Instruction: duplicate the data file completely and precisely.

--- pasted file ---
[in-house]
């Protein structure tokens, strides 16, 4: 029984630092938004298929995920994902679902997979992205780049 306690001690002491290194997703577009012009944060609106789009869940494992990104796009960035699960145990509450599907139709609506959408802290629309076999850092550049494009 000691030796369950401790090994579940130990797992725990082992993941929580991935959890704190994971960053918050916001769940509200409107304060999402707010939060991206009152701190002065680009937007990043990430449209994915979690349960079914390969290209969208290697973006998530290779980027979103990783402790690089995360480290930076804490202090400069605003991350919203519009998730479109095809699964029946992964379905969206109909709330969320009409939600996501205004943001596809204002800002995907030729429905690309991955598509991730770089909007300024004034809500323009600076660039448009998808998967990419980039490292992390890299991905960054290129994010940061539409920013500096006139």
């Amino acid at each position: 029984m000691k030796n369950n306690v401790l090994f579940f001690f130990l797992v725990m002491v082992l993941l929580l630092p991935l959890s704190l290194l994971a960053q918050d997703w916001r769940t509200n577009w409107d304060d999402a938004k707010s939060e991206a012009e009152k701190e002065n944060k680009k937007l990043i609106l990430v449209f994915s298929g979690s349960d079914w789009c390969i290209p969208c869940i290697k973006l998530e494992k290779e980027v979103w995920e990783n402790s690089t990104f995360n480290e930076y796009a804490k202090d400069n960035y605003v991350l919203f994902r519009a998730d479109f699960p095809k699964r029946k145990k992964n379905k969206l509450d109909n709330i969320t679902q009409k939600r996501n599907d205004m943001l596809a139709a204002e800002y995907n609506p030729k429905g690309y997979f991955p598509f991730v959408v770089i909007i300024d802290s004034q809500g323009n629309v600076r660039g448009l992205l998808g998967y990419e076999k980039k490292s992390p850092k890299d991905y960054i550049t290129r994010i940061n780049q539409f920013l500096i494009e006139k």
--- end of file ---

[in-house]
């Protein structure tokens, strides 16, 4: 029984630092938004298929995920994902679902997979992205780049 306690001690002491290194997703577009012009944060609106789009869940494992990104796009960035699960145990509450599907139709609506959408802290629309076999850092550049494009 000691030796369950401790090994579940130990797992725990082992993941929580991935959890704190994971960053918050916001769940509200409107304060999402707010939060991206009152701190002065680009937007990043990430449209994915979690349960079914390969290209969208290697973006998530290779980027979103990783402790690089995360480290930076804490202090400069605003991350919203519009998730479109095809699964029946992964379905969206109909709330969320009409939600996501205004943001596809204002800002995907030729429905690309991955598509991730770089909007300024004034809500323009600076660039448009998808998967990419980039490292992390890299991905960054290129994010940061539409920013500096006139």
């Amino acid at each position: 029984m000691k030796n369950n306690v401790l090994f579940f001690f130990l797992v725990m002491v082992l993941l929580l630092p991935l959890s704190l290194l994971a960053q918050d997703w916001r769940t509200n577009w409107d304060d999402a938004k707010s939060e991206a012009e009152k701190e002065n944060k680009k937007l990043i609106l990430v449209f994915s298929g979690s349960d079914w789009c390969i290209p969208c869940i290697k973006l998530e494992k290779e980027v979103w995920e990783n402790s690089t990104f995360n480290e930076y796009a804490k202090d400069n960035y605003v991350l919203f994902r519009a998730d479109f699960p095809k699964r029946k145990k992964n379905k969206l509450d109909n709330i969320t679902q009409k939600r996501n599907d205004m943001l596809a139709a204002e800002y995907n609506p030729k429905g690309y997979f991955p598509f991730v959408v770089i909007i300024d802290s004034q809500g323009n629309v600076r660039g448009l992205l998808g998967y990419e076999k980039k490292s992390p850092k890299d991905y960054i550049t290129r994010i940061n780049q539409f920013l500096i494009e006139k």